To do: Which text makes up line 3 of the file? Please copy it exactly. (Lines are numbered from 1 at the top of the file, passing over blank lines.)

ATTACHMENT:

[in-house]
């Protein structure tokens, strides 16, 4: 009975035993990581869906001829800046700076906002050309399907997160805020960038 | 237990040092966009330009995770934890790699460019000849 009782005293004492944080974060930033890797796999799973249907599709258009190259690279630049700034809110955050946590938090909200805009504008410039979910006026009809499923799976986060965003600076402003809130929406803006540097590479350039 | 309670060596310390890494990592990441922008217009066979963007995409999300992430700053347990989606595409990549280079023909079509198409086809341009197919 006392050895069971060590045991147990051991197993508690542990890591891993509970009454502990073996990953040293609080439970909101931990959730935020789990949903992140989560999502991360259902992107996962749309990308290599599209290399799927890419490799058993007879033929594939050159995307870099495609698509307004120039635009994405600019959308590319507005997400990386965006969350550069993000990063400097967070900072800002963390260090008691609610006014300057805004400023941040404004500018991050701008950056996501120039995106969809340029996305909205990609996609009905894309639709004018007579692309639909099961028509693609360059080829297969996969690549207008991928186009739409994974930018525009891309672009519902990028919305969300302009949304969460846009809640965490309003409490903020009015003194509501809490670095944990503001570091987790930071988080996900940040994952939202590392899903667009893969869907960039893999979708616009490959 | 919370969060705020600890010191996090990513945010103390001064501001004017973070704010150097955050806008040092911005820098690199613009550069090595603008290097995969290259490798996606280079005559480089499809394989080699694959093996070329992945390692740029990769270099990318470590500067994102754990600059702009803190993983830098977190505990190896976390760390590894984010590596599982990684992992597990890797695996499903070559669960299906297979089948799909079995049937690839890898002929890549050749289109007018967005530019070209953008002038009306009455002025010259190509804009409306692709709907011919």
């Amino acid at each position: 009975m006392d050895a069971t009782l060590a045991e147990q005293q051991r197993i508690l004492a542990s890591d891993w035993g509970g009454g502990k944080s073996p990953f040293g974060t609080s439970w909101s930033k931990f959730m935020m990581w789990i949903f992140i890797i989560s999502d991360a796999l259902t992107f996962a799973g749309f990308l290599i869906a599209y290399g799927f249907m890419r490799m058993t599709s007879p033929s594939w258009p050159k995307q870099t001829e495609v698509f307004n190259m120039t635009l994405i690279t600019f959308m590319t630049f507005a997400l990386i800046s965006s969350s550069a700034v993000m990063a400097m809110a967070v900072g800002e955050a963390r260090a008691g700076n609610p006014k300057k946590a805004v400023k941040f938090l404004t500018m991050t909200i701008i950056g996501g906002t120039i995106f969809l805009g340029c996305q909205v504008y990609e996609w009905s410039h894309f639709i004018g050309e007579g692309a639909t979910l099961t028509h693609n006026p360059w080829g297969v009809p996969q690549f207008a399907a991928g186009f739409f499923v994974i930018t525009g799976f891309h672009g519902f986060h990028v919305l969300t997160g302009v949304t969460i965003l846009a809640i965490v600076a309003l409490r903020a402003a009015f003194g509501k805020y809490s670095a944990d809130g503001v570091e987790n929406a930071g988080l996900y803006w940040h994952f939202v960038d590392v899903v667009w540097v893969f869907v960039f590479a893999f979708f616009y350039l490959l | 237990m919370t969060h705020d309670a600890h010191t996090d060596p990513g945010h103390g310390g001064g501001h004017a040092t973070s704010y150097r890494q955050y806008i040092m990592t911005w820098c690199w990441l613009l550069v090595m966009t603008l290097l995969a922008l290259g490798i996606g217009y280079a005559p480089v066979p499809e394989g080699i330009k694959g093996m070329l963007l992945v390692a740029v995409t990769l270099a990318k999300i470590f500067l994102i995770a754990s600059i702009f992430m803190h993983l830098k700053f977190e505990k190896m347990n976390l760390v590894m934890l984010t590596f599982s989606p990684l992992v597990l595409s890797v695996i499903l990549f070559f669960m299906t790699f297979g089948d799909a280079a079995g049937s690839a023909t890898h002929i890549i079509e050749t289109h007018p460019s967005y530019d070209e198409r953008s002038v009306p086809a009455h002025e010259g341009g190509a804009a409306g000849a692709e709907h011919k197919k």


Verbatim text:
């Amino acid at each position: 009975m006392d050895a069971t009782l060590a045991e147990q005293q051991r197993i508690l004492a542990s890591d891993w035993g509970g009454g502990k944080s073996p990953f040293g974060t609080s439970w909101s930033k931990f959730m935020m990581w789990i949903f992140i890797i989560s999502d991360a796999l259902t992107f996962a799973g749309f990308l290599i869906a599209y290399g799927f249907m890419r490799m058993t599709s007879p033929s594939w258009p050159k995307q870099t001829e495609v698509f307004n190259m120039t635009l994405i690279t600019f959308m590319t630049f507005a997400l990386i800046s965006s969350s550069a700034v993000m990063a400097m809110a967070v900072g800002e955050a963390r260090a008691g700076n609610p006014k300057k946590a805004v400023k941040f938090l404004t500018m991050t909200i701008i950056g996501g906002t120039i995106f969809l805009g340029c996305q909205v504008y990609e996609w009905s410039h894309f639709i004018g050309e007579g692309a639909t979910l099961t028509h693609n006026p360059w080829g297969v009809p996969q690549f207008a399907a991928g186009f739409f499923v994974i930018t525009g799976f891309h672009g519902f986060h990028v919305l969300t997160g302009v949304t969460i965003l846009a809640i965490v600076a309003l409490r903020a402003a009015f003194g509501k805020y809490s670095a944990d809130g503001v570091e987790n929406a930071g988080l996900y803006w940040h994952f939202v960038d590392v899903v667009w540097v893969f869907v960039f590479a893999f979708f616009y350039l490959l | 237990m919370t969060h705020d309670a600890h010191t996090d060596p990513g945010h103390g310390g001064g501001h004017a040092t973070s704010y150097r890494q955050y806008i040092m990592t911005w820098c690199w990441l613009l550069v090595m966009t603008l290097l995969a922008l290259g490798i996606g217009y280079a005559p480089v066979p499809e394989g080699i330009k694959g093996m070329l963007l992945v390692a740029v995409t990769l270099a990318k999300i470590f500067l994102i995770a754990s600059i702009f992430m803190h993983l830098k700053f977190e505990k190896m347990n976390l760390v590894m934890l984010t590596f599982s989606p990684l992992v597990l595409s890797v695996i499903l990549f070559f669960m299906t790699f297979g089948d799909a280079a079995g049937s690839a023909t890898h002929i890549i079509e050749t289109h007018p460019s967005y530019d070209e198409r953008s002038v009306p086809a009455h002025e010259g341009g190509a804009a409306g000849a692709e709907h011919k197919k």